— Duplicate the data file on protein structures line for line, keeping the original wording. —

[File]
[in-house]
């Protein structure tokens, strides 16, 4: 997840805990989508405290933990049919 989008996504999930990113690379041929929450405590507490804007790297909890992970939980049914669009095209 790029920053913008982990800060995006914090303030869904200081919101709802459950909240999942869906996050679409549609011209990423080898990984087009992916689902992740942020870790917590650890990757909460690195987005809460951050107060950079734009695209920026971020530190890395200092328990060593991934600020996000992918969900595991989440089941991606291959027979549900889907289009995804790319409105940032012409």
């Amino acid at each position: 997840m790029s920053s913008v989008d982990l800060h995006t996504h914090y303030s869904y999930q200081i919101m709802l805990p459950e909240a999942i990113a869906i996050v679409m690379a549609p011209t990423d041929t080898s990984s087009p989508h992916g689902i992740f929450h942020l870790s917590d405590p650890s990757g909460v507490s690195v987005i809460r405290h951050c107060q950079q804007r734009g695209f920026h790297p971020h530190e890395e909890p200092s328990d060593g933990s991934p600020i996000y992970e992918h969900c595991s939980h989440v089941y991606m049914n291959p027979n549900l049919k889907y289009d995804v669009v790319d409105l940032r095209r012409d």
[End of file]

[in-house]
């Protein structure tokens, strides 16, 4: 997840805990989508405290933990049919 989008996504999930990113690379041929929450405590507490804007790297909890992970939980049914669009095209 790029920053913008982990800060995006914090303030869904200081919101709802459950909240999942869906996050679409549609011209990423080898990984087009992916689902992740942020870790917590650890990757909460690195987005809460951050107060950079734009695209920026971020530190890395200092328990060593991934600020996000992918969900595991989440089941991606291959027979549900889907289009995804790319409105940032012409």
């Amino acid at each position: 997840m790029s920053s913008v989008d982990l800060h995006t996504h914090y303030s869904y999930q200081i919101m709802l805990p459950e909240a999942i990113a869906i996050v679409m690379a549609p011209t990423d041929t080898s990984s087009p989508h992916g689902i992740f929450h942020l870790s917590d405590p650890s990757g909460v507490s690195v987005i809460r405290h951050c107060q950079q804007r734009g695209f920026h790297p971020h530190e890395e909890p200092s328990d060593g933990s991934p600020i996000y992970e992918h969900c595991s939980h989440v089941y991606m049914n291959p027979n549900l049919k889907y289009d995804v669009v790319d409105l940032r095209r012409d």